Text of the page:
Capital One Financial Corp. announced Monday that personal and financial information belonging to about 106 million of its customers in the United States and Canada has been compromised. The U.S. Department of Justice is calling it one of the biggest data breaches ever.
A 33-year-old software engineer living in Seattle who previously worked for Amazon Web Services, a cloud-hosting provider for Capital One, faces federal charges in connection with the break-in of a Capital One server in March. Capital One reports that the data accessed include:
- 140,000 Social Security numbers;
- 1 million Canadian Social Insurance numbers;
- 80,000 bank account numbers;
- an undisclosed number of people’s names, birthdates, addresses, contact information, credit scores and limits, transaction history, account balances and self-reported income.
What you can do if you suspect you’ve been affected by the Capital One breach
Don’t panic. But do brace yourself to spend time to ensure your accounts are in order. Capital One stated it would notify customers affected by the breach and make free identity protection and credit monitoring services available to them. Capital One’s online Support Center also is found here.
Review your credit card statements carefully. Check your statement online, and immediately notify your bank of suspicious charges — and try to get into the habit of reviewing all of your statements regularly.
Freeze your credit. Contact the three major credit-monitoring services — Equifax, Experian and TransUnion — to put a freeze on your credit, which will prevent access to your credit reports without your permission. This process is free and will not affect your credit. However, it will prevent access to your credit history and prohibit new accounts from being opened in your name. Just be forewarned: You can unfreeze your credit for your own applications, but there will be a delay — so if you’re trying to buy a home, car, or apply for a loan or credit card, you’ll need to account for this.
Set up a fraud alert on your credit. If you don’t want to freeze your credit, the three major credit-monitoring services will let you set up an alert — typically by text or email — instead. This will help ensure potential creditors verify the identity of anyone trying to open up new lines of credit in your name.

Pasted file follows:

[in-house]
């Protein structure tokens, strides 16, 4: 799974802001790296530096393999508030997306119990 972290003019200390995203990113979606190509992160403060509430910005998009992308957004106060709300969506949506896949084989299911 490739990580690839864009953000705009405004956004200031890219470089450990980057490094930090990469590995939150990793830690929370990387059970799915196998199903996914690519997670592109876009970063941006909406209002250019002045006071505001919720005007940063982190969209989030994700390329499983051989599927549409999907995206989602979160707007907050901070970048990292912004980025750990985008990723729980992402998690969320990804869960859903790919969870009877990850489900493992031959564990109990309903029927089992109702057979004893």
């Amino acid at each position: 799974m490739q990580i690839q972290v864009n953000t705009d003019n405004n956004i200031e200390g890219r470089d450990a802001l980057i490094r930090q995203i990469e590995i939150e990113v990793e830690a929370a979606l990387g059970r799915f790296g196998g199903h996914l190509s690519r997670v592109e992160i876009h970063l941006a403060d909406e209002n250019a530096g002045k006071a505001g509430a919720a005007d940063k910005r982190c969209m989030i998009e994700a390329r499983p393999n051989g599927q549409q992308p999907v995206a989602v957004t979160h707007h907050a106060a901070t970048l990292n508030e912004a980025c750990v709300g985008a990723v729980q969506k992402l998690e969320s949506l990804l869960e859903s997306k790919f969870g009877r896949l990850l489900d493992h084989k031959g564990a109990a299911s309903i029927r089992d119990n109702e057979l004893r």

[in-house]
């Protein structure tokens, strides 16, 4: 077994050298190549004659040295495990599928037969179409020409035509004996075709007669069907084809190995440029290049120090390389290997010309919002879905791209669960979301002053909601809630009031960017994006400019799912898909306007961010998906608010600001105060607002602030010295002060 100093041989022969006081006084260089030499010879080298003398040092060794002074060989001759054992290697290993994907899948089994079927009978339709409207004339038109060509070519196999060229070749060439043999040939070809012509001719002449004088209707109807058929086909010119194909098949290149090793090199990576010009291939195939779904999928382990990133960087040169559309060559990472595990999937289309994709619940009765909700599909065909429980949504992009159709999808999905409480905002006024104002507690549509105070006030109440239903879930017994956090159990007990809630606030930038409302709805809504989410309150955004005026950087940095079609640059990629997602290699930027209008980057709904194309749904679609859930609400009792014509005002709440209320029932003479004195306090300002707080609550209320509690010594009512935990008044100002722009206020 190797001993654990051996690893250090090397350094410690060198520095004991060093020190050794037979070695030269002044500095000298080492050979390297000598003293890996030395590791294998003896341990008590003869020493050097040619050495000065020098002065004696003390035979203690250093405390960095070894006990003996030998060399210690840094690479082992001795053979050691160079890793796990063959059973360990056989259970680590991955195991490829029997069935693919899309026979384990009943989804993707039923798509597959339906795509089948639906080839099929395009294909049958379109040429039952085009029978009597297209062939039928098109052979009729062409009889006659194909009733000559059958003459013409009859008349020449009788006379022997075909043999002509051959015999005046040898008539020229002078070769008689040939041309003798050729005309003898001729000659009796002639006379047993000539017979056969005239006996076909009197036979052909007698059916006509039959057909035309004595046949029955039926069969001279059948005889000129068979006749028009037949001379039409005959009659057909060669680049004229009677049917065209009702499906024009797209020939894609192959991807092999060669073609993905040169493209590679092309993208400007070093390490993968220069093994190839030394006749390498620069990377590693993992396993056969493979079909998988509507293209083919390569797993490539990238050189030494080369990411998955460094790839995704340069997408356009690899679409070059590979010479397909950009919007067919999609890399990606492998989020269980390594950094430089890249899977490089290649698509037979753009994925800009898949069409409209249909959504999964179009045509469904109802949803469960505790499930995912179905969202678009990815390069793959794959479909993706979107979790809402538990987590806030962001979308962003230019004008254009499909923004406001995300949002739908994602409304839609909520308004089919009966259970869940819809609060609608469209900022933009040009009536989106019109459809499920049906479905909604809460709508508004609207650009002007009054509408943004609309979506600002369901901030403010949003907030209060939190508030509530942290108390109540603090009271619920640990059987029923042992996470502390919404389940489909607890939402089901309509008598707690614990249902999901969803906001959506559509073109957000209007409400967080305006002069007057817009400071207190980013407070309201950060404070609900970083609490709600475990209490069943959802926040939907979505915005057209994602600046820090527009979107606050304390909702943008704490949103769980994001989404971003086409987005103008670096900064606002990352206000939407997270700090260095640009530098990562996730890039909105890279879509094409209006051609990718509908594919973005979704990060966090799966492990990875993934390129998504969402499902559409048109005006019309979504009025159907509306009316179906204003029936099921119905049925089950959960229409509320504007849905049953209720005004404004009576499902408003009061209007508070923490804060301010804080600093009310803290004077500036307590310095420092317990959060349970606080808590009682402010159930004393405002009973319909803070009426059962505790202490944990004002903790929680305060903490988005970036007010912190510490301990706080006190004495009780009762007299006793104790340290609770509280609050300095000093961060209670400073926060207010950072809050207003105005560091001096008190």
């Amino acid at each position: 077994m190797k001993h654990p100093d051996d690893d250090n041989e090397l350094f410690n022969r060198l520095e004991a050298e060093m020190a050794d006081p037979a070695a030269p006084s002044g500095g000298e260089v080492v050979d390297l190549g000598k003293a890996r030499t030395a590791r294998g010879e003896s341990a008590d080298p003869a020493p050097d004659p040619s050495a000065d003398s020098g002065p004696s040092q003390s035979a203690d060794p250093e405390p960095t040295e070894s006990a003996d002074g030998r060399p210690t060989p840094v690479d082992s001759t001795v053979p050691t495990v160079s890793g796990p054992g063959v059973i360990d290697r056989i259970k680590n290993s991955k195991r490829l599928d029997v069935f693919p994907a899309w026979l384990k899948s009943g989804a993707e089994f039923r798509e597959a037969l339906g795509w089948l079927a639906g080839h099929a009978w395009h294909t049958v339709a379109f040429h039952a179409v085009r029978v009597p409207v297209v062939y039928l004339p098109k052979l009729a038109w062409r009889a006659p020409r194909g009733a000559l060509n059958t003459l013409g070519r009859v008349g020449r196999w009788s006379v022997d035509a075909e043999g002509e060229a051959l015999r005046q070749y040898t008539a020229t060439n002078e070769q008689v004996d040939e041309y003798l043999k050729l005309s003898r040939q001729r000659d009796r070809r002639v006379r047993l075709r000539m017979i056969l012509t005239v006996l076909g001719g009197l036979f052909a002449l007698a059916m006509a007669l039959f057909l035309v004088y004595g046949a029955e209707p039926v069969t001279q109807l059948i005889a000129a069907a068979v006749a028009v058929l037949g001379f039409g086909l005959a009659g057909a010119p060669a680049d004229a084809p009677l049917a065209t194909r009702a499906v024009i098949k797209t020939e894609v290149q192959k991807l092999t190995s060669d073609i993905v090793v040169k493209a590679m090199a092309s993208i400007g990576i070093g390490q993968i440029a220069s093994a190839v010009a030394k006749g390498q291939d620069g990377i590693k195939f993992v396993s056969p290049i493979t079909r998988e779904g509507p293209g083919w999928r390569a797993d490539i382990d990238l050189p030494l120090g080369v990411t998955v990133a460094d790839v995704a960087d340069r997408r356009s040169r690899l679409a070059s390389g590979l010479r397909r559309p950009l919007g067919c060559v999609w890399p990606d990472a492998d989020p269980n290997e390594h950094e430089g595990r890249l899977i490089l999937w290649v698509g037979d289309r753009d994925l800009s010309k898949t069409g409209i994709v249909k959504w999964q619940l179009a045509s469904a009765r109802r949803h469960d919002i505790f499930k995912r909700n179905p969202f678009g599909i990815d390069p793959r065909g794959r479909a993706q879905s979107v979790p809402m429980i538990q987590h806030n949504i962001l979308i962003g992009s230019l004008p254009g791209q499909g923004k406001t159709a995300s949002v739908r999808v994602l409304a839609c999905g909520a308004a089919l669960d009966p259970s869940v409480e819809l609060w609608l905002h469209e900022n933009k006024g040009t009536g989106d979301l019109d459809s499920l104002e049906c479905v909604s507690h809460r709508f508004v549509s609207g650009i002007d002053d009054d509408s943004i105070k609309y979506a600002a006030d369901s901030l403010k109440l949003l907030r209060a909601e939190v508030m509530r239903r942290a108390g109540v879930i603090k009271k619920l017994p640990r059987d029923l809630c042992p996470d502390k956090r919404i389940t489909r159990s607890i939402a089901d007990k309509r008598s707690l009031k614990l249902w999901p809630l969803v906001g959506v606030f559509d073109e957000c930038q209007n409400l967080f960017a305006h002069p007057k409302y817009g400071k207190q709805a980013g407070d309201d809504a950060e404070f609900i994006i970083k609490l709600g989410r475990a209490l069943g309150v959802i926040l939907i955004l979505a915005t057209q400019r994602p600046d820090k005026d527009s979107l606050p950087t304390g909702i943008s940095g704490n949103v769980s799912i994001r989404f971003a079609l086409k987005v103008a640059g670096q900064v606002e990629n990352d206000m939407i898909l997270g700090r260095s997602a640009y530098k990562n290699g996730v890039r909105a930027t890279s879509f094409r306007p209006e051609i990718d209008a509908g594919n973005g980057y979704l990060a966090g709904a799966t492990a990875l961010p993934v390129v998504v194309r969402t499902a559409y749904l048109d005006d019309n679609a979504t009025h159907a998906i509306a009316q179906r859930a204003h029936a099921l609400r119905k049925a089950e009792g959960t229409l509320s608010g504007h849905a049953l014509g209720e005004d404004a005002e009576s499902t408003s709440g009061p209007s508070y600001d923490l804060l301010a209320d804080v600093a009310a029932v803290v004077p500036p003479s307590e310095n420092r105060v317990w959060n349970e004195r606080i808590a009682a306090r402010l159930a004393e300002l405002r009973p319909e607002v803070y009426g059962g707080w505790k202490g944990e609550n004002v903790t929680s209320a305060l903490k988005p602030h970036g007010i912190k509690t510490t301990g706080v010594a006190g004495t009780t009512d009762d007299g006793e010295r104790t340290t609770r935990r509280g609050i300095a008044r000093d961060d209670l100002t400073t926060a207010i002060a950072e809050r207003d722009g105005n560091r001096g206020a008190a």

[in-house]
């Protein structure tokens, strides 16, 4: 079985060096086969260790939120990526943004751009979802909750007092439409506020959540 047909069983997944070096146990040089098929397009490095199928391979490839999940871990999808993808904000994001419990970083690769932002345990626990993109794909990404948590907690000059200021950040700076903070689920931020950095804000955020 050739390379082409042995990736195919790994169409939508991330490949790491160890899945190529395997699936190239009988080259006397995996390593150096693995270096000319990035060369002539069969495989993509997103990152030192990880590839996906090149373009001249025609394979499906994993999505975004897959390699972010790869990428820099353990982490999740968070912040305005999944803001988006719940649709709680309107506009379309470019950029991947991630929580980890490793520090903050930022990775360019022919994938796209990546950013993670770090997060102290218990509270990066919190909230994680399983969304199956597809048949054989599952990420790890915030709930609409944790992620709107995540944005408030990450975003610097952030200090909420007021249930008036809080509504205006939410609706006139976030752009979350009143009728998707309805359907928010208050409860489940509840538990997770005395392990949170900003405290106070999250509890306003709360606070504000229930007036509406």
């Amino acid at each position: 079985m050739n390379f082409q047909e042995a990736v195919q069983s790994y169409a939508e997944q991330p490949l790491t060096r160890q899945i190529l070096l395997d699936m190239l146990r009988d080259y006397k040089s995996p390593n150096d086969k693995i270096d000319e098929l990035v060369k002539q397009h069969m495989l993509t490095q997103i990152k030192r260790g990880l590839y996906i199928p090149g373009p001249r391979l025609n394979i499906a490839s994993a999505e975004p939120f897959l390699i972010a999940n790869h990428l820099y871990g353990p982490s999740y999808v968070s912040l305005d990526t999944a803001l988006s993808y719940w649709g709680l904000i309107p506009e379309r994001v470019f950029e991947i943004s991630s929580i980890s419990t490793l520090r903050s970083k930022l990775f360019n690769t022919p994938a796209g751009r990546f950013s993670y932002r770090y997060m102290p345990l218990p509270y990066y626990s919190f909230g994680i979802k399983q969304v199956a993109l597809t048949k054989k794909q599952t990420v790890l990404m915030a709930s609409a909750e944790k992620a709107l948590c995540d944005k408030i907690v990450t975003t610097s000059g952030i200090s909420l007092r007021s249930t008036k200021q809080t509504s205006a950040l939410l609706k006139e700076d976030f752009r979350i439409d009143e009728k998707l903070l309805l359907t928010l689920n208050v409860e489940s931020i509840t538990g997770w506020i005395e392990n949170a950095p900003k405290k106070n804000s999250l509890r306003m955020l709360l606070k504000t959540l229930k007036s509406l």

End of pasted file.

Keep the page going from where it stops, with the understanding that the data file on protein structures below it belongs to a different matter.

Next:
Reset passwords. Change any potentially affected passwords immediately. Changing online passwords regularly, not using the same password on multiple sites, and choosing security options such as Multi-Factor Authentication will help prevent unauthorized access to your data. Check out our post about how and why to choose a strong password.
Be vigilant. Avoid entering credit card and personal information into websites that are not secure. One rule of thumb for determining a secure site, according to Norton by Symantec: “Reputable sites begin with the https://. The ’s’ is key.” Don’t give personal details over the phone or via email — and especially not to unsolicited people, even if they claim to represent a bank, such as Capital One, and appear to have a Capital One email address. Instead, call the number on your credit card, and ask to speak with an appropriate contact.
Disclaimer: The information provided is intended to increase security awareness. Cardan Capital Partners does not warrant the accuracy of any information contained in the links and neither endorses nor intends to promote the advertising of the resources listed herein. The opinions and statements contained in such resources are those of the vendors and do not necessarily represent the opinions of Cardan.